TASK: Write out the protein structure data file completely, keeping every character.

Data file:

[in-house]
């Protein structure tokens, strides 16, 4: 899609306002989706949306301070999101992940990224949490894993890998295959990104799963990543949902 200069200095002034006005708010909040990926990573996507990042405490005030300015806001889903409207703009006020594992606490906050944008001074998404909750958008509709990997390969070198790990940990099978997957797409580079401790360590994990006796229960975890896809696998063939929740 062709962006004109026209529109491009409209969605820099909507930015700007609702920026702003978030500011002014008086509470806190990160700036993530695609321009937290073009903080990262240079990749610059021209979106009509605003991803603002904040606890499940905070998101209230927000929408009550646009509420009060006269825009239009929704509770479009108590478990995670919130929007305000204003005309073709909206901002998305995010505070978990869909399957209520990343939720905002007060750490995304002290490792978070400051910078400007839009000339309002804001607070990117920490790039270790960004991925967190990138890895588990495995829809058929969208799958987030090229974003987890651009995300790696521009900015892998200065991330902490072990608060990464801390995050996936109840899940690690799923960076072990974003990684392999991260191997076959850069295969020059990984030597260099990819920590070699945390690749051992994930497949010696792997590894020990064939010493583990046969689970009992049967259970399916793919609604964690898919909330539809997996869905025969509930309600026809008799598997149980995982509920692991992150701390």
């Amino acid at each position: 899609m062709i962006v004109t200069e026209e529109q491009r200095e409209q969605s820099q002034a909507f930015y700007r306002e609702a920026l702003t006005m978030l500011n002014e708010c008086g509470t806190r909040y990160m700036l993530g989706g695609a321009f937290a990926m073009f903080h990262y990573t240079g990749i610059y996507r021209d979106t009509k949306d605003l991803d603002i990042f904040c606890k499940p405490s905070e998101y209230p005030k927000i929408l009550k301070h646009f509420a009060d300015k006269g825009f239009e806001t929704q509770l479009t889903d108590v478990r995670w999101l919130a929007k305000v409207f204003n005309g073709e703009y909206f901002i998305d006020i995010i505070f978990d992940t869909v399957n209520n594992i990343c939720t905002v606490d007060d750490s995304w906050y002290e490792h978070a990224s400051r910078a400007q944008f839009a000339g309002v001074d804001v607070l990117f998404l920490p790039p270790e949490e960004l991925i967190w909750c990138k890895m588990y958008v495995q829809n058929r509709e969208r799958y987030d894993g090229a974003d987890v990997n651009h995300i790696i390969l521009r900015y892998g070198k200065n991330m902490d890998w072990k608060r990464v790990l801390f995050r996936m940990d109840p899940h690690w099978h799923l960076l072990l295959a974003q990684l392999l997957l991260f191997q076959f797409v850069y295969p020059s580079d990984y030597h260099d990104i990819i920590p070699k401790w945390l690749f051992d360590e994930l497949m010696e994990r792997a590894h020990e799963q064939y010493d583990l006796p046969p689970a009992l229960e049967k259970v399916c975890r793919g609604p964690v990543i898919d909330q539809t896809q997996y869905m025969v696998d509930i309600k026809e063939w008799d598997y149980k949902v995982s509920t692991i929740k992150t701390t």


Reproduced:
[in-house]
């Protein structure tokens, strides 16, 4: 899609306002989706949306301070999101992940990224949490894993890998295959990104799963990543949902 200069200095002034006005708010909040990926990573996507990042405490005030300015806001889903409207703009006020594992606490906050944008001074998404909750958008509709990997390969070198790990940990099978997957797409580079401790360590994990006796229960975890896809696998063939929740 062709962006004109026209529109491009409209969605820099909507930015700007609702920026702003978030500011002014008086509470806190990160700036993530695609321009937290073009903080990262240079990749610059021209979106009509605003991803603002904040606890499940905070998101209230927000929408009550646009509420009060006269825009239009929704509770479009108590478990995670919130929007305000204003005309073709909206901002998305995010505070978990869909399957209520990343939720905002007060750490995304002290490792978070400051910078400007839009000339309002804001607070990117920490790039270790960004991925967190990138890895588990495995829809058929969208799958987030090229974003987890651009995300790696521009900015892998200065991330902490072990608060990464801390995050996936109840899940690690799923960076072990974003990684392999991260191997076959850069295969020059990984030597260099990819920590070699945390690749051992994930497949010696792997590894020990064939010493583990046969689970009992049967259970399916793919609604964690898919909330539809997996869905025969509930309600026809008799598997149980995982509920692991992150701390």
């Amino acid at each position: 899609m062709i962006v004109t200069e026209e529109q491009r200095e409209q969605s820099q002034a909507f930015y700007r306002e609702a920026l702003t006005m978030l500011n002014e708010c008086g509470t806190r909040y990160m700036l993530g989706g695609a321009f937290a990926m073009f903080h990262y990573t240079g990749i610059y996507r021209d979106t009509k949306d605003l991803d603002i990042f904040c606890k499940p405490s905070e998101y209230p005030k927000i929408l009550k301070h646009f509420a009060d300015k006269g825009f239009e806001t929704q509770l479009t889903d108590v478990r995670w999101l919130a929007k305000v409207f204003n005309g073709e703009y909206f901002i998305d006020i995010i505070f978990d992940t869909v399957n209520n594992i990343c939720t905002v606490d007060d750490s995304w906050y002290e490792h978070a990224s400051r910078a400007q944008f839009a000339g309002v001074d804001v607070l990117f998404l920490p790039p270790e949490e960004l991925i967190w909750c990138k890895m588990y958008v495995q829809n058929r509709e969208r799958y987030d894993g090229a974003d987890v990997n651009h995300i790696i390969l521009r900015y892998g070198k200065n991330m902490d890998w072990k608060r990464v790990l801390f995050r996936m940990d109840p899940h690690w099978h799923l960076l072990l295959a974003q990684l392999l997957l991260f191997q076959f797409v850069y295969p020059s580079d990984y030597h260099d990104i990819i920590p070699k401790w945390l690749f051992d360590e994930l497949m010696e994990r792997a590894h020990e799963q064939y010493d583990l006796p046969p689970a009992l229960e049967k259970v399916c975890r793919g609604p964690v990543i898919d909330q539809t896809q997996y869905m025969v696998d509930i309600k026809e063939w008799d598997y149980k949902v995982s509920t692991i929740k992150t701390t």